A full-time commitment to stewardship

A full-time commitment to stewardship

The transition from a tobacco farm to Texas Longhorn ranch in southern Ontario’s foremost tobacco-growing region wasn’t without turmoil for Cathy and Bryan Gilvesy, but the rewards far outweighed regrets as they reinvented the farm to better reflect their philosophies on agriculture and life.

The latest material reward came in the form of Ontario’s environmental stewardship award (TESA) presented by the Beef Farmers of Ontario in February. It is unique among others they’ve received in this category, including the Tillsonburg Chamber of Commerce Environmental Award in 2014, a Minister’s Award for Environmental Excellence in 2012, and the Canadian Agri-Food Award of Excellence for Stewardship in 2008, in that TESA represents recognition of the good work they do from peers in the beef industry.

“Why we have a focus on doing environmental projects is because of the influence of the ALUS (alternative land use services) program and the technical support available. In 2008, we were the third ALUS demonstration farm in Ontario,” Gilvesy explains. Being a tireless advocate for the program and sustainable farming led him to accept the position of executive director for ALUS Canada in 2015.

Ontario's TESA winners Joe, Bryan, Cathy and Paula Gilvesy raise grass-fed Longhorn beef.
Ontario's TESA winners Joe, Bryan, Cathy and Paula Gilvesy raise grass-fed Longhorn beef.

ALUS is about farmers and ranchers voluntarily using their land in alternative ways to put it into environmental service and providing technical and financial support for their role in conserving and restoring nature’s benefits, he explains.

Although Manitoba was the birthplace of ALUS in Canada, arising from the initial 2006-08 pilot project in the Rural Municipality of Blanshard, Ont.’s Norfolk County, where the Gilvesys’ YU Ranch is located near Tillsonburg, became the epicentre of early activity. ALUS Norfolk is the longest-running ALUS program in Canada having grown from a pilot program in 2007 to a county-wide program involving more than 175 farm families.

The program expanded into Grey and Bruce counties, the municipality of Bayham, and eastern Ontario in 2012.

The Gilvesys have 150 acres of their total 350 acres enrolled in the ALUS program. One project established buffer zones to exclude cattle from the Little Otter Creek tributary that runs through their property upstream from Lake Erie and maintaining shade trees along its course to support habitat for brook trout.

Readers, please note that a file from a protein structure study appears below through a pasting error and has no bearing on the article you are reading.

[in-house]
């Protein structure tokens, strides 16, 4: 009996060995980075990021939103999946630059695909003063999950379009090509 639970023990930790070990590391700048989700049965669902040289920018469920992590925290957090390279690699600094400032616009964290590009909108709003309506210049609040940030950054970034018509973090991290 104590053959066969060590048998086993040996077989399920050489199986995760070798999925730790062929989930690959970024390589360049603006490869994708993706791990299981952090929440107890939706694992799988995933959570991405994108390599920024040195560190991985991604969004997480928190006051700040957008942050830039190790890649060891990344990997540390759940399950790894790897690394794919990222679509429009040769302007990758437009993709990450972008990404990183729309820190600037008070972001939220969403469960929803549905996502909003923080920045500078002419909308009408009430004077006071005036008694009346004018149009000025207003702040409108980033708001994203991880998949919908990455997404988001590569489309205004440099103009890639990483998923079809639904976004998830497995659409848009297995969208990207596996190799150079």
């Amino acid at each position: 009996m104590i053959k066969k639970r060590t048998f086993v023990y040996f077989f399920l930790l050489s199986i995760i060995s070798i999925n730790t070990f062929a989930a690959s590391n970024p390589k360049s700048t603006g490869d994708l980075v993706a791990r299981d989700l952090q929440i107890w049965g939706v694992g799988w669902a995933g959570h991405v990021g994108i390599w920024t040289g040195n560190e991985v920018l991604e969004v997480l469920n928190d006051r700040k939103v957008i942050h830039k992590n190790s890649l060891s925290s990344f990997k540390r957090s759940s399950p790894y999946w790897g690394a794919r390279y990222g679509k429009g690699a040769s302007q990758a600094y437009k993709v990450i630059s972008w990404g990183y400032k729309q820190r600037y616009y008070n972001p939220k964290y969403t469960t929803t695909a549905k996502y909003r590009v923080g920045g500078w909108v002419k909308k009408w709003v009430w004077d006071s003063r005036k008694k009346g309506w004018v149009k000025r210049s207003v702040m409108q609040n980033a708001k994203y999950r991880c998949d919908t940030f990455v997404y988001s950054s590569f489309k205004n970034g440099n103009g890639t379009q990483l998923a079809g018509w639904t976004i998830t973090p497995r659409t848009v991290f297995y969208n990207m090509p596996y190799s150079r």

Another manages woodlots to eliminate non-native species, protect old trees, and provide habitat for wildlife.

Their hedgerow of flowering shrubs was established to support pollinators, as do flowering species, such as echinacea, showy tick trefoil and brown-eyed Susan, in the diverse tall grass prairie mix they restored on 45 acres. Early accounts indicate at least 250,000 acres of tall grass prairie existed in a parkland-like setting around Norfolk County.

The tall grass prairie field, initially planted for conservation purposes, has become integral to the ranch’s grazing program. It is a blend of locally sourced big bluestem, indian grass, switchgrass, showy tick trefoil and round-headed bush clover. These are heat-loving, drought-tolerant warm-season forages that aren’t ready to graze or hay until late July into August. The timing turned out to perfectly complement the early-season growth habit of the cool-season mixes, typically orchardgrass, tall fescue, ryegrass and white clover. Those paddocks are rotationally grazed to keep fresh forage in front of the cattle and recycle nutrients across the land.

“With temperatures frequently over 30 C here in summer, the cool-season grasses go dormant, so we open the native pastures, which have served nature in the meantime. By then the natives are shoulder height so we can pretty much park the herd there until the rains and cooler weather come back and the cool-season pastures start to produce again,” Gilvesy explains.

“ALUS is a simple notion really. We do these projects that are a benefit to Canadians and to us,” he adds.

Texas Longhorn cattle fit into the farm’s makeover from the tobacco farm the Gilvesys purchased in 1979 to a ranch in 1993 because they are hardy, low-maintenance cattle that do well outdoors year round. Although that’s a common scenario out west, he says it’s not the general practice in Ontario.